Tuesday, September 20, 2011

Womanhood, piecrust, and Rachel's tomato tart

Last week I had come to the conclusion that I was a total failure as a woman. I was having people over for dinner and, as one final tribute to the waning days of summer, I planned to bake my once venerated lemon meringue pie. Total piecrust fail. Despite my respectful treatment of the unbaked crust, and despite my use of ceramic pie weights, the crust shrunk down like a . . . well, it shrunk down to a mere shadow of its former self. So I sprinkled the warm, shrunken crust with sugar and cinnamon and ate it. I felt obligated to hide the evidence of my failure, which of course was a yet another version of failure.

Then I called in the reserves. My friend Kath came down from Gettysburg and baked a piecrust suitable for the lemon meringue pie. It was a good pie but my feminine ego was crushed by my failure.

When I was in Seattle last month my daughter-in-law, Rachel, made an incredible heirloom tomato tart. Rachel is such a woman that she baked the tart for 3-year-old Theo’s picnic birthday party while carrying newborn Ignatius on her hip. So I got the recipe from Rachel and made the tart. It’s perfect—perfect crust, perfect filling, and simply beautiful. I feel like a woman again. Thanks, Rachel!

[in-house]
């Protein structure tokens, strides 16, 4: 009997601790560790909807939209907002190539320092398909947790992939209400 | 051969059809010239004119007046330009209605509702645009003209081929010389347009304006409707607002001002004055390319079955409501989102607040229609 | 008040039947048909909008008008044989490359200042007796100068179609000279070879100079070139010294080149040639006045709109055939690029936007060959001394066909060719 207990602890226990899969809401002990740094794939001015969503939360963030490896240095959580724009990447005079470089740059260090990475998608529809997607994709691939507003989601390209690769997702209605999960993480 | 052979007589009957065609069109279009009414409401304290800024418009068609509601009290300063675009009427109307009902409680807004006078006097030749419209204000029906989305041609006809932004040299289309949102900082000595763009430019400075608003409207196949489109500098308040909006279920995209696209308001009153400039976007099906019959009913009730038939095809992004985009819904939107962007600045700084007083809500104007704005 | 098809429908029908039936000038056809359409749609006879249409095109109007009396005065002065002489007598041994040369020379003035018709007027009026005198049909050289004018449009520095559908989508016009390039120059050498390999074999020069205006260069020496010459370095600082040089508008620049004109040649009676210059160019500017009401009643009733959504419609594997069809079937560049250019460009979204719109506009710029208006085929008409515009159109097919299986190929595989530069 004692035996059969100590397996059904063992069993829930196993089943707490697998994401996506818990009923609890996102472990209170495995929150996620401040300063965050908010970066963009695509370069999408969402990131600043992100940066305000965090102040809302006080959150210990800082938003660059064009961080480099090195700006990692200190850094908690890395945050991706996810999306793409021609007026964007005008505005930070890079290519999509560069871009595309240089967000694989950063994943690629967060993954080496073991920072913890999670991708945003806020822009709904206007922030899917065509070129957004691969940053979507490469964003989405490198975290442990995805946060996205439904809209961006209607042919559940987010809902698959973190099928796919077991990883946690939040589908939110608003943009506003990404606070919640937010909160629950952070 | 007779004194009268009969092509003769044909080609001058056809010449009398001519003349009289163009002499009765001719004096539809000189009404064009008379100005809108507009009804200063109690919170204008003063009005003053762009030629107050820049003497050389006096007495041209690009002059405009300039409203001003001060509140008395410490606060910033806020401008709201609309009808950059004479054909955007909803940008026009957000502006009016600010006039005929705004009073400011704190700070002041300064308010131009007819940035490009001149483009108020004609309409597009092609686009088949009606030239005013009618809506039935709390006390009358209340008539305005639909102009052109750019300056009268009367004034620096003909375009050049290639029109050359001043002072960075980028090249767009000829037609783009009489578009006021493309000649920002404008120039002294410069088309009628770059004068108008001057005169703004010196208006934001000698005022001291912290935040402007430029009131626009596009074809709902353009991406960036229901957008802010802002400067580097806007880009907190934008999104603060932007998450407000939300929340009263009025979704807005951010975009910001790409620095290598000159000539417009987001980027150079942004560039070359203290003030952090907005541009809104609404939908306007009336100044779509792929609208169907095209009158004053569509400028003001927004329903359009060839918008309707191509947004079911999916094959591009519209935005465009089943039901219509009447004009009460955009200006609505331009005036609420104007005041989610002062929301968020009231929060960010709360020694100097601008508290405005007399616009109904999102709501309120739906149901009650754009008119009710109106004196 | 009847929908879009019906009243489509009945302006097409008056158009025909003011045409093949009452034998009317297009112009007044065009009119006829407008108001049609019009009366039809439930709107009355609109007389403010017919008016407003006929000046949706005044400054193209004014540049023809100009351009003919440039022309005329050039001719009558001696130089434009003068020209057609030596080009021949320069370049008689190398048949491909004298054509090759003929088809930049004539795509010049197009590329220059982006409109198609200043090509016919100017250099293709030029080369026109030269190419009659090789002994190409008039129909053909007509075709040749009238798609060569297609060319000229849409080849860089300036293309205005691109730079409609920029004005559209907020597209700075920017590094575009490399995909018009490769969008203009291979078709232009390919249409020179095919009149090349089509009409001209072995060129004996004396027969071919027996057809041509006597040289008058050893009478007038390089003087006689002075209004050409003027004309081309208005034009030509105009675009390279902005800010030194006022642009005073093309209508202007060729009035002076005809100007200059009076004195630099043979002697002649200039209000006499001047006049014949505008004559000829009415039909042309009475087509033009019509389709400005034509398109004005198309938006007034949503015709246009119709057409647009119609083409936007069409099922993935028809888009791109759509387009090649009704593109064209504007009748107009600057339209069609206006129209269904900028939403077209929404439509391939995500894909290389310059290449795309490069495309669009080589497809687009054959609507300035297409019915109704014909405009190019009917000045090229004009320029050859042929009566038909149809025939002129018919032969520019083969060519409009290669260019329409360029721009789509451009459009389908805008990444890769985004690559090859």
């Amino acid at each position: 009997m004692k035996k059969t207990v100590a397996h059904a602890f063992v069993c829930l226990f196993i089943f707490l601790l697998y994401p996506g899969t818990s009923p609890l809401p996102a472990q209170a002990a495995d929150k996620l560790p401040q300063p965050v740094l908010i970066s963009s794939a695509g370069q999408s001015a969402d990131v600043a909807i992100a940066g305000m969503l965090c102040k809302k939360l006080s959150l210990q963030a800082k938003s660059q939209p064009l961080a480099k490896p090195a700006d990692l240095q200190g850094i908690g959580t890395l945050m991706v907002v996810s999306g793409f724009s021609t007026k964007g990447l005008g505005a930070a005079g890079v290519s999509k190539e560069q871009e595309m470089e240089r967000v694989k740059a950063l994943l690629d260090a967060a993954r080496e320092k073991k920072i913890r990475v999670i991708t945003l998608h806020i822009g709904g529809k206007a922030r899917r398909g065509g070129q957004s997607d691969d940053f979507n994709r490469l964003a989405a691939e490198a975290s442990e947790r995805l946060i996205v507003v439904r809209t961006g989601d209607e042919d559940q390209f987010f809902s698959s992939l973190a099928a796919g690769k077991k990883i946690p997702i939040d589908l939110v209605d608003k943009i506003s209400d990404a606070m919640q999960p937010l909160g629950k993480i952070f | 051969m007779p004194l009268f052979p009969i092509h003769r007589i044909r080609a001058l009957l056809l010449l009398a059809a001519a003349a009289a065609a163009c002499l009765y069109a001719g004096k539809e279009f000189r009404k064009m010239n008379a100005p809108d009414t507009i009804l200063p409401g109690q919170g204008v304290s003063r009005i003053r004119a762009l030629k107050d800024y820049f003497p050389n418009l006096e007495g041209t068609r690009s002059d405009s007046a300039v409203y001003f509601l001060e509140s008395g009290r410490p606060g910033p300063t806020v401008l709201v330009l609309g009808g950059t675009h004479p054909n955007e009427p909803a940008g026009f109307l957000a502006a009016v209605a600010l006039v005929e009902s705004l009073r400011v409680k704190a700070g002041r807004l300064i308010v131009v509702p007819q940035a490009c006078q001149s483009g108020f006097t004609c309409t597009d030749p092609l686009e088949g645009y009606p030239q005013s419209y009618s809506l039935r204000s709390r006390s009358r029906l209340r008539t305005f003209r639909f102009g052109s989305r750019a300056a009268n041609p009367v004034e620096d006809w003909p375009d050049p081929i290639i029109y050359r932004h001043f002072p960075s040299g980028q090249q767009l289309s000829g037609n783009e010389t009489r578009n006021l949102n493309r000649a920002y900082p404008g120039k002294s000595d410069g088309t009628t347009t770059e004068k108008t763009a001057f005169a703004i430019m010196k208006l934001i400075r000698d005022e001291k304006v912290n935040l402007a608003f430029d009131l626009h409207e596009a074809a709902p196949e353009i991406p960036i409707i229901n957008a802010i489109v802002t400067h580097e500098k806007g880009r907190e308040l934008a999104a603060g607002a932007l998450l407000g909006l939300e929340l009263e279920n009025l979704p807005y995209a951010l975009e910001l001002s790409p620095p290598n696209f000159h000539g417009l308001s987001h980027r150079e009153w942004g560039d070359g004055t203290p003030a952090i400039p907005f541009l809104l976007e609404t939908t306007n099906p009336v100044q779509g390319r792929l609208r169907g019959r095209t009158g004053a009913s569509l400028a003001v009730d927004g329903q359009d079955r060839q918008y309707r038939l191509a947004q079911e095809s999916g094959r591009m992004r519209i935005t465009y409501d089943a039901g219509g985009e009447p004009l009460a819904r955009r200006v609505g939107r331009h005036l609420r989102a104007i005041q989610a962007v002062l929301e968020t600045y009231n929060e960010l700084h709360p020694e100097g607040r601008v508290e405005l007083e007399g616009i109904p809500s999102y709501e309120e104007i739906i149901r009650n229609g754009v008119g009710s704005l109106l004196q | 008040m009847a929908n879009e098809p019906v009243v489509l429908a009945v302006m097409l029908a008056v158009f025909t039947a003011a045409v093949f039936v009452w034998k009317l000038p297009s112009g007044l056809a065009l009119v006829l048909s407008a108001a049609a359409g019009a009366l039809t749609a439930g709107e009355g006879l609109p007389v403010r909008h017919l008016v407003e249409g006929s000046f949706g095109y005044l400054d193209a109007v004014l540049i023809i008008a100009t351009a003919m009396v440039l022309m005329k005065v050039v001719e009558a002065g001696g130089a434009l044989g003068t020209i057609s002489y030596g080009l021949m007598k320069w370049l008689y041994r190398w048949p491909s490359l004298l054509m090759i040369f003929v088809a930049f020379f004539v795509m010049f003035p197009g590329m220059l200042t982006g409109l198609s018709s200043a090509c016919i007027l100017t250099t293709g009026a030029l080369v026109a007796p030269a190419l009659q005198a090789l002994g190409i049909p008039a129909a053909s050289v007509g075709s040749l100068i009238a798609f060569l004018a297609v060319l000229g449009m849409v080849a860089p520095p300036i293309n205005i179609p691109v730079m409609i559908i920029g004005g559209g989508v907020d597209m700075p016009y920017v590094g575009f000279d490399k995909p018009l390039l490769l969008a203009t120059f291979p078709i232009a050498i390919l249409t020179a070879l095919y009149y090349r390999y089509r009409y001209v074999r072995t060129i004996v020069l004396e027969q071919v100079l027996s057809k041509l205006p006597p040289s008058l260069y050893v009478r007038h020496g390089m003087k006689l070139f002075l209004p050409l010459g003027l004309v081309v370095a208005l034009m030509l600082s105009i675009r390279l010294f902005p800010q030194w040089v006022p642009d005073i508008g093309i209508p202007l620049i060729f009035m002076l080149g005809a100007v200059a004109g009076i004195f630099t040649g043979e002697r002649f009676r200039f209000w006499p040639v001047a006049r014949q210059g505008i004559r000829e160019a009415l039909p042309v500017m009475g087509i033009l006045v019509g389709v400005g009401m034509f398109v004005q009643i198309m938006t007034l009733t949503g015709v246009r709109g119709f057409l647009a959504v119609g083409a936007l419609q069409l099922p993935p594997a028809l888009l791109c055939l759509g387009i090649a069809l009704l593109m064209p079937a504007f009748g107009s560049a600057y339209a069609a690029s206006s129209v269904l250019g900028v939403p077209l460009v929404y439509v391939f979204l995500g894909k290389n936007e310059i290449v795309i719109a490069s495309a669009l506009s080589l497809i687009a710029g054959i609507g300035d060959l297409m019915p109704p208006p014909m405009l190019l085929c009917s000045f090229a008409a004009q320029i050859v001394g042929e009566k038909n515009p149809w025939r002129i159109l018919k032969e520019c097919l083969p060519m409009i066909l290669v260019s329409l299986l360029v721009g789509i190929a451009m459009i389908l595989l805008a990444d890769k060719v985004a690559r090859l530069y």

Rachel’s Heirloom Tomato Tart

1 teaspoon sea salt
1 cup unbleached all-purpose flower
½ cup butter, cubed and chilled
1½ cups grated parmesan cheese
2 tablespoons ice water (or more, as needed)
½ cup grated parmesan cheese

11 ounces chevre
2 tablespoons cream
3 tablespoons fresh basil, finely chopped
½ teaspoon fresh-ground black pepper
6 medium heirloom tomatoes, uniform size
2 tablespoons extra virgin olive oil
Sea salt

Combine sea salt, flour, butter, and parmesan in a food processor and pulse quickly to get a sandy texture with some pea size pieces of butter. With a few more pulses, blend in the ice water. The dough should stick together when you pinch it between two fingers. Roll out dough to even rectangle and place in pan, pressing across the bottom and working towards the sides and up to form a rim. Chill the tart shell for 15 minutes.

Preheat the oven to 400 degrees. Remove the tart shell from the refrigerator and poke a few times with a fork. Cover the tart with parchment paper or aluminum foil and fill with pie weights or dry beans. Place on the middle rack of the oven and bake for 15 minutes. Take shell from oven, remove parchment paper and weights, return shell to oven, and bake for another 10 minutes, until deep golden brown. Remove and sprinkle with ½ cup shredded parmesan. Let cool completely.

In a medium bowl, combine the chevre, cream, basil, and black pepper, and place mixture in an even layer in the cooled pastry shell.

Slice the tomatoes and arrange in a nice pattern. Top with a drizzle of the olive oil, sea salt, and garnish with more fresh basil.

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